I keep trying to read Morning Glories but my comic store keeps selling out. But it has a lot of buzz going for it right now. But you can get the sense from Jimmy Olsen that Spencer has an ear for younger characters. So I do think he is coming on board with the right background for Supergirl.
One thing we hear a lot online is people harping on DC and Marvel about how their female characters are represented in the market, and Supergirl herself has a real cultural cachet outside of comics that makes her someone who's watched after in a very personal way by readers. Do those things come to bear at all for you as you're writing this series, or do you try to set aside thinking about that sort of thing?
It's certainly something that I do keep in mind. How many people just dressed up as Supergirl for Halloween last week? She's a character that has an enormous amount of cultural cachet and pop relevance, and for me, I get very excited when I get the opportunity to work on a character like that – a character that people who don't read comics and who don't know much about modern continuity still know the name and still know the costume. So, I do keep that in mind. I like to write for a broader audience. I like to write with the hope that someone could come in off the street and pick up a book like this and be able to get into it from the start.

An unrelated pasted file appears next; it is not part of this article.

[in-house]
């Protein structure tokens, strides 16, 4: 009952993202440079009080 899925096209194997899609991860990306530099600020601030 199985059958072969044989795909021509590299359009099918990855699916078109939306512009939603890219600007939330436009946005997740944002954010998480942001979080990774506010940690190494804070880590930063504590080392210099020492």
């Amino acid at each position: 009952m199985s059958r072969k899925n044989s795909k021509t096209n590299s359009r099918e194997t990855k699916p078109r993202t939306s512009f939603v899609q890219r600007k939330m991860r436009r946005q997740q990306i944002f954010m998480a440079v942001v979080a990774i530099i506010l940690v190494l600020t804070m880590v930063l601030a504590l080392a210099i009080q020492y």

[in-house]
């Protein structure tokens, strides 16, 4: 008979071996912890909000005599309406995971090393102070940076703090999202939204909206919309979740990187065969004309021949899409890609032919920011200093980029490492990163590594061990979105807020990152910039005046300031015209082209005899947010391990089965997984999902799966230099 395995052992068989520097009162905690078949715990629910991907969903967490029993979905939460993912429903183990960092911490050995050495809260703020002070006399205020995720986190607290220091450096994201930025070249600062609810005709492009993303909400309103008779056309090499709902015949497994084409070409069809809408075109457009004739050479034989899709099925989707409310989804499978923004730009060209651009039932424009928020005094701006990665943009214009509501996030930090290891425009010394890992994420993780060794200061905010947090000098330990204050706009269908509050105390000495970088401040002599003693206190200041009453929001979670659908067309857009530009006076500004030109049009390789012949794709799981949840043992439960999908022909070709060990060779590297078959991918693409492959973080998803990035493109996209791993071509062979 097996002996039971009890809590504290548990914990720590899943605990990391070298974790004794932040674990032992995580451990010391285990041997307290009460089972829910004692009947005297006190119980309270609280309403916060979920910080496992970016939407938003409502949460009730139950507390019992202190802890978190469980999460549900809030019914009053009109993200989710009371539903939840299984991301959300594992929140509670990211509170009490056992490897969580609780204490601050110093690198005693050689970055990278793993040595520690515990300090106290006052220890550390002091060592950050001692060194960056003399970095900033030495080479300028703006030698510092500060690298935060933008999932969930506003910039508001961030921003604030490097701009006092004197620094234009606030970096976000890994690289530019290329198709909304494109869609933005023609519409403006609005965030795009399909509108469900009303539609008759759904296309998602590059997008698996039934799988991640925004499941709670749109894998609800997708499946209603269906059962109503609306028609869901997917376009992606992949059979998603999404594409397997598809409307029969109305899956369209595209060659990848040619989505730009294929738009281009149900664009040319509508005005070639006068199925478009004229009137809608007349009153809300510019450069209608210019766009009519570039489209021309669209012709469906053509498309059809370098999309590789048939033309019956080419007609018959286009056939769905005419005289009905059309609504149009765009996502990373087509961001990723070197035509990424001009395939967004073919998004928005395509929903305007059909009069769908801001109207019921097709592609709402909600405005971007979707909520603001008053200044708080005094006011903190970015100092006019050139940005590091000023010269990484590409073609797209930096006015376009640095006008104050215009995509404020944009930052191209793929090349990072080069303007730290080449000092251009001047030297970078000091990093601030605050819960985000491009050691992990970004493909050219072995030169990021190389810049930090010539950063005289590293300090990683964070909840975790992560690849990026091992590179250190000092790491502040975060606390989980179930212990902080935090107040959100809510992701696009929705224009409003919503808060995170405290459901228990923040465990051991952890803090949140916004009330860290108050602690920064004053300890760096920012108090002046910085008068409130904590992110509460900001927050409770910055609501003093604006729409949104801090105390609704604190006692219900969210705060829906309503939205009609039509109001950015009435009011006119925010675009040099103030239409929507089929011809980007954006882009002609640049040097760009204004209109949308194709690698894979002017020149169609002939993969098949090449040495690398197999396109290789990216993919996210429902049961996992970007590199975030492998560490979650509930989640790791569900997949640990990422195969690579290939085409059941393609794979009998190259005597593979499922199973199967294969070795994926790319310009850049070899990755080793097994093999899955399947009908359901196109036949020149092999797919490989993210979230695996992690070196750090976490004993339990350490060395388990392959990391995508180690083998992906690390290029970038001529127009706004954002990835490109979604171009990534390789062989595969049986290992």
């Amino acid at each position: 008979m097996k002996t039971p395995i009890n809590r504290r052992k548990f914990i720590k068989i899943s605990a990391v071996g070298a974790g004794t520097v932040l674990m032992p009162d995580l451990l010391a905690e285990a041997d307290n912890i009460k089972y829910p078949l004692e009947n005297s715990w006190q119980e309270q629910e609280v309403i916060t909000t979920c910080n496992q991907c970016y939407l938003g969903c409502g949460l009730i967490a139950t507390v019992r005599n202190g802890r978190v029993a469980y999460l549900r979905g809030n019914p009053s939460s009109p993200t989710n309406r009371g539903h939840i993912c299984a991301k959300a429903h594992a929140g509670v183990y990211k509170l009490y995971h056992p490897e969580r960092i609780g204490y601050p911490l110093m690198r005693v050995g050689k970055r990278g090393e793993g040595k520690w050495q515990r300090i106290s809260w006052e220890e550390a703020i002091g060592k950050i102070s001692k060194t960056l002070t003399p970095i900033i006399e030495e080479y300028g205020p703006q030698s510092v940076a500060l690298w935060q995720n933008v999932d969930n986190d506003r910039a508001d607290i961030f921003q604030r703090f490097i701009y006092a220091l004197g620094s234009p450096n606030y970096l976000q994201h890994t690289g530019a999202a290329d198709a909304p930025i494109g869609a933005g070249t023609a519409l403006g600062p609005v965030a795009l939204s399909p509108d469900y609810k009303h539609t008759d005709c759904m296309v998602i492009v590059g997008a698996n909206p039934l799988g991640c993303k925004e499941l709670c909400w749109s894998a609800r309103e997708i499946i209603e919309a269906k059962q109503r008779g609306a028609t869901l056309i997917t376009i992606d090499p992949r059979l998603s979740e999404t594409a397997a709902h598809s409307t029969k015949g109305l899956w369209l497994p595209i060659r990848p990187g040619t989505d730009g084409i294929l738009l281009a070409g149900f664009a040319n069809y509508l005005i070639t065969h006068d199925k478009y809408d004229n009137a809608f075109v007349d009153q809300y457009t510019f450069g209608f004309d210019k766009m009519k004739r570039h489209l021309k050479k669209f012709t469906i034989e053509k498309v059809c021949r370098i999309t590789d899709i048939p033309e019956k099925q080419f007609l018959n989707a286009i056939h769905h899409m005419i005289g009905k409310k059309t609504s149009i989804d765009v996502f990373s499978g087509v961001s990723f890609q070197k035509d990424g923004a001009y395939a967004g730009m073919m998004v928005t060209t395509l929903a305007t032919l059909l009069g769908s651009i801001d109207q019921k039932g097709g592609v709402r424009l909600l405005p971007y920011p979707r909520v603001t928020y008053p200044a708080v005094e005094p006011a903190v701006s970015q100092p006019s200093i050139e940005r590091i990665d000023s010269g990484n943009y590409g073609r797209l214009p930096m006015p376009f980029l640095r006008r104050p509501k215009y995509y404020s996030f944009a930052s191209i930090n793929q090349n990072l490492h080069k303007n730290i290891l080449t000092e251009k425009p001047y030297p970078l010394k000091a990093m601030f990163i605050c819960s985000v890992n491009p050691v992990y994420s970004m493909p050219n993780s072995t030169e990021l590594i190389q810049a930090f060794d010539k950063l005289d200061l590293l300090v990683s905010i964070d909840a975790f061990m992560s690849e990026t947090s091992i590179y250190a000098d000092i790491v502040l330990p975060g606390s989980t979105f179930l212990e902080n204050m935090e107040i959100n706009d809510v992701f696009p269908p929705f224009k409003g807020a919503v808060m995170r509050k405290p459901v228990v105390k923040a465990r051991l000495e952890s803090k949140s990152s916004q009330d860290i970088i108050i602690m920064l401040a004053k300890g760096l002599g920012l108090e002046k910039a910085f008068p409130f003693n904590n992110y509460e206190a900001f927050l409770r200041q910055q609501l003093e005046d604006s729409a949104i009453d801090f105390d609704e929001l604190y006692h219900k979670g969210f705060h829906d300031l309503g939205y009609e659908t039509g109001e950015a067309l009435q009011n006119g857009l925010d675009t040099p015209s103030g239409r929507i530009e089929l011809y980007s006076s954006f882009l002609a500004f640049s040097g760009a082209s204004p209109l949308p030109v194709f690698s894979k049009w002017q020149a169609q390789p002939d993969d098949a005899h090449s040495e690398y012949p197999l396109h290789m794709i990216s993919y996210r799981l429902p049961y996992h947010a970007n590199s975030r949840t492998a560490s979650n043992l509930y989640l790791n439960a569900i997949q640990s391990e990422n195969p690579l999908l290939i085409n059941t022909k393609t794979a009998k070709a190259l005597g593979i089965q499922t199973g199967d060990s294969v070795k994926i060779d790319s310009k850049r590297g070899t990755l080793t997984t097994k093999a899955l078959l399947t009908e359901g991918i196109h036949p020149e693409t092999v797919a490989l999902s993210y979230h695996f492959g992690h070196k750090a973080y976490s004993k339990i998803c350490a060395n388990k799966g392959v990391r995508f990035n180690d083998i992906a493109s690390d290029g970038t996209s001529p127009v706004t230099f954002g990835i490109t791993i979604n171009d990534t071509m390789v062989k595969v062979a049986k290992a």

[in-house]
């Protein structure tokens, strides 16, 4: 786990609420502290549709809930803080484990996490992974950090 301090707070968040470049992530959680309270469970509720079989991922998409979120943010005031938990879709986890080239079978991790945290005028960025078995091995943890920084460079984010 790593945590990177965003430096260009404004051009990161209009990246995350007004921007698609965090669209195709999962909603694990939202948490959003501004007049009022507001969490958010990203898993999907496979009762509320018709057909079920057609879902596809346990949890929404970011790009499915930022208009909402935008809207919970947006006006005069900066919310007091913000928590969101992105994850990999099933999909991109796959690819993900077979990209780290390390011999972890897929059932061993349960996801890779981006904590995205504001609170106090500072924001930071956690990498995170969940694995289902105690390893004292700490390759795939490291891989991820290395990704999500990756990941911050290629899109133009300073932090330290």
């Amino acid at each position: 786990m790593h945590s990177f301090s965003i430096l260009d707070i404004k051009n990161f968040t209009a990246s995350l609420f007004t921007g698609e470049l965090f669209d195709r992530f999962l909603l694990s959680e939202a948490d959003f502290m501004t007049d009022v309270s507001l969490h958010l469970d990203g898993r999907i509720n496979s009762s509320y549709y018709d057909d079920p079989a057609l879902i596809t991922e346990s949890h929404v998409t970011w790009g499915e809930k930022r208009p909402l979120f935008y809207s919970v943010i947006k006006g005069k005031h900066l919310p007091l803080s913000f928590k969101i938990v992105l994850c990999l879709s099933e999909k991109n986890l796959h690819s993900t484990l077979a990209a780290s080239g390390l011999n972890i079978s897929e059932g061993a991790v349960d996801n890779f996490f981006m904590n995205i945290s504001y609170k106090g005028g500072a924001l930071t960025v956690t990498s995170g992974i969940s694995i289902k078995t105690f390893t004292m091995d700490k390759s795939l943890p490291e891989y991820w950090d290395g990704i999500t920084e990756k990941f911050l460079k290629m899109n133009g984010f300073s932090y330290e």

With Supergirl, I always worry that people come into the character thinking she is second rate, or a stand-in for Superman, or just another 'bad girl there for fan service'. So I really like that Spencer recognizes the cultural cachet she has. While he doesn't come right out and say it, I hope that means he also has an understanding of the character's history. She has significant cachet there as well. Still, it isn't as if he is coming off like Supergirl is a blank slate; he recognizes that she is established. I also like that CBR knows that we fans are out here, watching after her in a 'personal way'.
And I also hope that new readers will pick up the book and enjoy it.